A congressional ethics panel says it is looking into the activities of U.S. Rep. Rob Andrews of New Jersey, who has reported using campaign money to pay for at least 18 trips to California, where his teenage daughter has a fledgling career as a singer and actress.

Rob Andrews (D)

The House Ethics Committee released a statement Tuesday saying it would issue a decision on a matter regarding Andrews by Aug. 31.

It was the first time the committee has acknowledged a probe of Andrews, a Democrat from Haddon Heights. The probe was first reported by the Courier-Post.

Andrews said in a statement that the committee will clear him of accusations that he called "politically motivated" and "totally and categorically false." He also said that the accusations involve campaign funds and not taxpayer money and that the campaign money was "properly spent and fully disclosed."

"I am humbled and honored to serve in the Congress. In the course of my service, I have always followed every rule and standard," he said.

Andrews said the investigation was sparked by a call for a probe last November by local Republican officials in New Jersey.

The ethics committee didn't detail what they are looking into or why. But the panel did say it started looking into the matter on April 2, less than a week after the publication of an Associated Press report that detailed the extent of Andrews' travels to California.

Using Andrews' own campaign finance filings, the AP found that the congressman spent $97,000 on at least 18 trips to California from 2007 to 2011. Some of the travels coincided with Josie Andrews' recording sessions in California.

During that time, he also collected about $260,000 in donations from California residents and political action committees. Campaign fundraising experts say that raising less than $3 per $1 spent on fundraising is a lower rate than normal.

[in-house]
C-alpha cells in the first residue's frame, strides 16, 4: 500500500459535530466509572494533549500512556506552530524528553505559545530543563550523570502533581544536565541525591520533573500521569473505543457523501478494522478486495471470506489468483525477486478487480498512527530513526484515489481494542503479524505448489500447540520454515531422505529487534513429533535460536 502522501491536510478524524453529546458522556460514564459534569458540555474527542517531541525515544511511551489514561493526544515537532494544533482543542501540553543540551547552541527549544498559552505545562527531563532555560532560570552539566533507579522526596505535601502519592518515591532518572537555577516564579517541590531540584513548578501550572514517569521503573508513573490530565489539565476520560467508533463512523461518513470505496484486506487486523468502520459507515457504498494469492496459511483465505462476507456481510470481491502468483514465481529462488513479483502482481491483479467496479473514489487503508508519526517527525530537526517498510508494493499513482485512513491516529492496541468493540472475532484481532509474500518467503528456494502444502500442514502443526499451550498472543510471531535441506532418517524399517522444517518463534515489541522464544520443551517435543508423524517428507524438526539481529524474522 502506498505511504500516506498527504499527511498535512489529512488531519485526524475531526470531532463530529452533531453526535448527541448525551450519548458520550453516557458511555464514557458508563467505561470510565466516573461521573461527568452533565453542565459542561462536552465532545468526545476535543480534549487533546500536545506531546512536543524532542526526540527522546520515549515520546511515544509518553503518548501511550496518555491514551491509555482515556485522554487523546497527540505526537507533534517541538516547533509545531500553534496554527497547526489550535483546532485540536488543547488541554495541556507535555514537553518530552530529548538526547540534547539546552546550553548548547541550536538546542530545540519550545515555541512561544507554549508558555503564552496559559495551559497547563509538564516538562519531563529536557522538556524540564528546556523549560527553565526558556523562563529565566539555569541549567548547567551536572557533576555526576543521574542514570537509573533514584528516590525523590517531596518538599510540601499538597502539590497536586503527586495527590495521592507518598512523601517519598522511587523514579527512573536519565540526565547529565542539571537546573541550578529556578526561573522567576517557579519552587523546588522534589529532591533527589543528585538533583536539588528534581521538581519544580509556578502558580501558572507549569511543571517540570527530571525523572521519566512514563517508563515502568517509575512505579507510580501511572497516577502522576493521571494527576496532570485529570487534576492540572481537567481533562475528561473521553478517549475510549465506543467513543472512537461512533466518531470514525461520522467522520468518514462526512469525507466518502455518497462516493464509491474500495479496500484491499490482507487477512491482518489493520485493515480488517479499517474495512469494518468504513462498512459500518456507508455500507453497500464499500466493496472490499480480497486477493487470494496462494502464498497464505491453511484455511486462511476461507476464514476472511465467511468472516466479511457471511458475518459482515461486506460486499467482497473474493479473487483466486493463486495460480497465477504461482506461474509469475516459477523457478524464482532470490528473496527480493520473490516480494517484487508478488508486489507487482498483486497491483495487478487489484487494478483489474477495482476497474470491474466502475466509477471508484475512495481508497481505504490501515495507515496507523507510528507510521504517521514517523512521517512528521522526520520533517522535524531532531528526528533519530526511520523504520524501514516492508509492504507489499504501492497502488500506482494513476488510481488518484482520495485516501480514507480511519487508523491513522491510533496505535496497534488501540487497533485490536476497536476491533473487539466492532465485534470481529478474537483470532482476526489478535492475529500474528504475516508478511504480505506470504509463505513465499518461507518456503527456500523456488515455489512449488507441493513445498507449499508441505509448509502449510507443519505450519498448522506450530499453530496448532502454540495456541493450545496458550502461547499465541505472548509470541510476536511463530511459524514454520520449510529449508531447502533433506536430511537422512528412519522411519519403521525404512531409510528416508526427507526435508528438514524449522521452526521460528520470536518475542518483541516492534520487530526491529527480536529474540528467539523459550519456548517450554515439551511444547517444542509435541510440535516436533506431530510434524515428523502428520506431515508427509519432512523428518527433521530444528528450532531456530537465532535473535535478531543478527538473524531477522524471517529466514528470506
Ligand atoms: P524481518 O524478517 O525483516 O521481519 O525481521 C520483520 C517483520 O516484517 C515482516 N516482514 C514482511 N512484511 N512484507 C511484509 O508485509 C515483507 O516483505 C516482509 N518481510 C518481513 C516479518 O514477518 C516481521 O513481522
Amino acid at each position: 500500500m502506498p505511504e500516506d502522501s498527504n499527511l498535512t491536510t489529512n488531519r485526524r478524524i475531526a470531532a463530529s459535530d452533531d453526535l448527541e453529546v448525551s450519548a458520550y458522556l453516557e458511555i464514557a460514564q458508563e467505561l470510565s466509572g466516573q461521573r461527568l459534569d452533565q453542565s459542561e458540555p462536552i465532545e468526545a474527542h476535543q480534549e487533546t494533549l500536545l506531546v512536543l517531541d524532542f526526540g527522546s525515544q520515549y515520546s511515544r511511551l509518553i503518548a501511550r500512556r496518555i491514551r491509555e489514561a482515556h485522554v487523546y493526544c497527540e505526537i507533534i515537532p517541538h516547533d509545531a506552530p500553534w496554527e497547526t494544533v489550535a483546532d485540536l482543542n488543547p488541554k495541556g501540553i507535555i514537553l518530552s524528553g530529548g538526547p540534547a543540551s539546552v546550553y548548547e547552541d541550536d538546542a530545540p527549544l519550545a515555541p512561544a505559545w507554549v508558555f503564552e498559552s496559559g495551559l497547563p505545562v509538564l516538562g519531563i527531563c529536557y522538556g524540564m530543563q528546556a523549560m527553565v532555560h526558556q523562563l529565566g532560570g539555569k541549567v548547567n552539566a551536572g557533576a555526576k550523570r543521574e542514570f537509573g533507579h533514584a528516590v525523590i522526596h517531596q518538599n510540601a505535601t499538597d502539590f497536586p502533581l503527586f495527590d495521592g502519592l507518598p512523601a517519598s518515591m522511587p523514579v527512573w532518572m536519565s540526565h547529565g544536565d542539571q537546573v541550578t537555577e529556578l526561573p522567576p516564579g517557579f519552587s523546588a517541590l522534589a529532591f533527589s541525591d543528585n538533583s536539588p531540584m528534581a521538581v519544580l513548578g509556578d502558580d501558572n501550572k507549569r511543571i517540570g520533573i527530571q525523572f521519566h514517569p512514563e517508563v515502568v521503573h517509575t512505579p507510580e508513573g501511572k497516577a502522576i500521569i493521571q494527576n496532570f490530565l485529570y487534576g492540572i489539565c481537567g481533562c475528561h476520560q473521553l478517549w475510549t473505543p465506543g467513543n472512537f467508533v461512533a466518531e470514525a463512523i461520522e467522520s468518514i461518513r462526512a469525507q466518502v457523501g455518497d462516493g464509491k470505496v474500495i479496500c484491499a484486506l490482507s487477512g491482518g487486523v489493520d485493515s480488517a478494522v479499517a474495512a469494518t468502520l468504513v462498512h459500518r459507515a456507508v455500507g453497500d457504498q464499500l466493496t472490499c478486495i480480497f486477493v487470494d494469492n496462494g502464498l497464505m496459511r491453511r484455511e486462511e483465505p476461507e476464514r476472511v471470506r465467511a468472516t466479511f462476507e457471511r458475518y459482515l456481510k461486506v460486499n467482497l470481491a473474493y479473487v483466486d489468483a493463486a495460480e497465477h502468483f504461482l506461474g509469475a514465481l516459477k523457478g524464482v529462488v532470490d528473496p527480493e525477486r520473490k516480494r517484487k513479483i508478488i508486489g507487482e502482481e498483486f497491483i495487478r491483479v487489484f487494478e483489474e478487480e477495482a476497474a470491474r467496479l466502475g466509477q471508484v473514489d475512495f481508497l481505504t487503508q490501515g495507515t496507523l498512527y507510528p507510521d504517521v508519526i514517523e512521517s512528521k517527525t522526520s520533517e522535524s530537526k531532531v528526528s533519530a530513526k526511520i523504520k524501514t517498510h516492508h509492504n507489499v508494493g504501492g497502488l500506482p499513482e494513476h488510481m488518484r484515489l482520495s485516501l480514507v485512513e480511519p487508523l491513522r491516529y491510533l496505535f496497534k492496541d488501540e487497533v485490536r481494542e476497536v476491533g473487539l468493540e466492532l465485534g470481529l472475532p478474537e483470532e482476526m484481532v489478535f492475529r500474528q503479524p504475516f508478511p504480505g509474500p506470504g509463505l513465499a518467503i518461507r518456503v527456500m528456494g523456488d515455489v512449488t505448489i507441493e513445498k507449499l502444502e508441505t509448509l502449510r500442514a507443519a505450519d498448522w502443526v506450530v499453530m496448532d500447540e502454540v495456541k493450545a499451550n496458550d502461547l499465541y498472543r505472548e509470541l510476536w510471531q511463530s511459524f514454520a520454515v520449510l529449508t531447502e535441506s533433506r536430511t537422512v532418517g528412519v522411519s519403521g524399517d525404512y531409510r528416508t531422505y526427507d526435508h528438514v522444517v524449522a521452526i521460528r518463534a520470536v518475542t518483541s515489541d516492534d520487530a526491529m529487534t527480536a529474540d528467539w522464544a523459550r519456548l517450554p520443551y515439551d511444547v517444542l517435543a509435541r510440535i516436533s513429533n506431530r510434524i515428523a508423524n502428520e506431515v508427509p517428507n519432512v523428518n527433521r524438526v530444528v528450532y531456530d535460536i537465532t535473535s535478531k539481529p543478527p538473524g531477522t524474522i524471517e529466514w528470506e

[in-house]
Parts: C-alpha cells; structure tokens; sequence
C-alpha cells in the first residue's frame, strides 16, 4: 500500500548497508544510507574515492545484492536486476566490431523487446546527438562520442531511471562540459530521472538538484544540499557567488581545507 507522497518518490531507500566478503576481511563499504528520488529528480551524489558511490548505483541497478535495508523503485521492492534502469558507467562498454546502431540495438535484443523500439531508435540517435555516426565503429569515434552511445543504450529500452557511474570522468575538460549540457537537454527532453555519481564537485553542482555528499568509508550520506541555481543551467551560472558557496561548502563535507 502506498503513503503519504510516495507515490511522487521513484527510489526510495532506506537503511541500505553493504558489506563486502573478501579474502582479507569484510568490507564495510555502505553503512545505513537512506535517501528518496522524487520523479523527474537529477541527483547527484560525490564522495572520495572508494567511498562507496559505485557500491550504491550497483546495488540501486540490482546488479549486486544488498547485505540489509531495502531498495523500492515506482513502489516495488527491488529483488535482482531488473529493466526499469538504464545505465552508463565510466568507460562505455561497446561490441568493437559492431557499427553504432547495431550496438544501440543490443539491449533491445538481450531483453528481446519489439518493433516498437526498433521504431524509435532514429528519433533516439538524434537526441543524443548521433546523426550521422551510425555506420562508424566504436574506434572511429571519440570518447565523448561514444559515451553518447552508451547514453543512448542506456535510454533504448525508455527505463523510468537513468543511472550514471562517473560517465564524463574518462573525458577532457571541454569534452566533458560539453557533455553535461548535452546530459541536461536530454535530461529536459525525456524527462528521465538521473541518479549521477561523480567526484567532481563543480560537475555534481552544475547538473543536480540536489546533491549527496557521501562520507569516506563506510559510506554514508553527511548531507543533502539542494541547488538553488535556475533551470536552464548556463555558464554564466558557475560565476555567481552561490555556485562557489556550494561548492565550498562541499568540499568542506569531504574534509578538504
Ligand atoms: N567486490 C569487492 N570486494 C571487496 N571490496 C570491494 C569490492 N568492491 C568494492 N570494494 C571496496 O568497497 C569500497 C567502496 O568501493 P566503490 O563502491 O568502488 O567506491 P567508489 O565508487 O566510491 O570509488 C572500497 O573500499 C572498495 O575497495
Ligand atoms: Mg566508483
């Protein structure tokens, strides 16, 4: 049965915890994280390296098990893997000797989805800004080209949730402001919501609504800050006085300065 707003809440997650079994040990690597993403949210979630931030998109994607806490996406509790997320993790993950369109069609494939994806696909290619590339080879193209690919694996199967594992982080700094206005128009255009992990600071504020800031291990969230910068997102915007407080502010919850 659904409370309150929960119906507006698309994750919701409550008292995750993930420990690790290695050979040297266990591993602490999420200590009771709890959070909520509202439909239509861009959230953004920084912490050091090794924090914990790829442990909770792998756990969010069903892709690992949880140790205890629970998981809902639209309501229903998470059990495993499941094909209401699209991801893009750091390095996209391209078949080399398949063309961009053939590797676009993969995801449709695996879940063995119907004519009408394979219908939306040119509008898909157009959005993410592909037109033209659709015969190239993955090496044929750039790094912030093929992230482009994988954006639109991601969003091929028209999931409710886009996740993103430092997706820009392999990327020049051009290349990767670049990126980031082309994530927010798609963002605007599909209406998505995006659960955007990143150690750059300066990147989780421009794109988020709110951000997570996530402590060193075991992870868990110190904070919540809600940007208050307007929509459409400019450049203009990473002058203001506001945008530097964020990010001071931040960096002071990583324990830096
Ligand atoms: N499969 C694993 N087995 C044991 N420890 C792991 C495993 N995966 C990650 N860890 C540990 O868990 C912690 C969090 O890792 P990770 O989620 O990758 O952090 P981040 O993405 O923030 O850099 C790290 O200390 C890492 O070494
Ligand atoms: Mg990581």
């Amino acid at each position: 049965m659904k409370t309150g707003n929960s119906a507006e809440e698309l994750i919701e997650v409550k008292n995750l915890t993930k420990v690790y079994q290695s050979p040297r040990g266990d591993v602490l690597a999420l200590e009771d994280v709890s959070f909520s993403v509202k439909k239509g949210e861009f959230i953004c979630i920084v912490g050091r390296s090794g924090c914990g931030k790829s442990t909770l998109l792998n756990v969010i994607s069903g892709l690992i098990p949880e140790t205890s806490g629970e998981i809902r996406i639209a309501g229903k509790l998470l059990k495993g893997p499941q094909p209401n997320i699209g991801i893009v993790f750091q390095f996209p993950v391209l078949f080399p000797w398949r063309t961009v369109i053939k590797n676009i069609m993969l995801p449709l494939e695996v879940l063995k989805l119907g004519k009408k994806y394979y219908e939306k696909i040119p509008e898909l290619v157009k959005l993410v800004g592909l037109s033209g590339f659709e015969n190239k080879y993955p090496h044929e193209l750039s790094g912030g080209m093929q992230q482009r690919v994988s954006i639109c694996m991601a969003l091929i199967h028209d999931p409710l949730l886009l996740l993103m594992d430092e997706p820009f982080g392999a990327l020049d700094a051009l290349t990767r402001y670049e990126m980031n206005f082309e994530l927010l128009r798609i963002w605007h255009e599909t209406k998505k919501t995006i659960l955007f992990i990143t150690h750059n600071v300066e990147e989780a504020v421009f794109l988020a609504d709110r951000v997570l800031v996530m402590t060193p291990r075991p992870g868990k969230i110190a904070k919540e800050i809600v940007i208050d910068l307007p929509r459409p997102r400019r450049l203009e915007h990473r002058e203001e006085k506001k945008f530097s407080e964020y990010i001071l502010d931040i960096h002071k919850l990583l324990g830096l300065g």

An Andrews spokesman said in March that his expenditures in California were legitimate because they included meetings where Andrews learned about such issues as education, law, entertainment and foreign affairs and because fundraisers there helped him make connections to raise money in other states.

Andrews has been criticized for his use of campaign money before.

In 2009, he repaid his campaign for more than $900 for replacing clothing that was lost by an airline. The Federal Election Commission had ruled that that expenditure wasn't permissible.

Last year he reimbursed more than $13,000 he used to take his family to a wedding in Scotland. Even as it repaid, the campaign said that nothing was wrong and that the trip was made for a donor's wedding. The FEC hasn't ruled on that one.

And in February, the nonprofit, nonpartisan Citizens for Responsibility and Ethics in Washington, which takes aim at what it sees as ethical lapses by both Democrats and Republicans in Congress, called on the FEC to audit his November California trip. The FEC doesn't disclose ongoing actions.

In March, CREW issued another report based on campaign finance reports and federal spending requests to examine how members of Congress use their jobs to benefit their families. That report criticized Andrews for donating campaign money to performance groups with which his daughter has been involved and earmarking federal appropriations for the Rutgers University School of Law in Camden, where his wife is an administrator. Andrews' spokesman, Fran Tagmire, said it was appropriate to use campaign money to fund community organizations.

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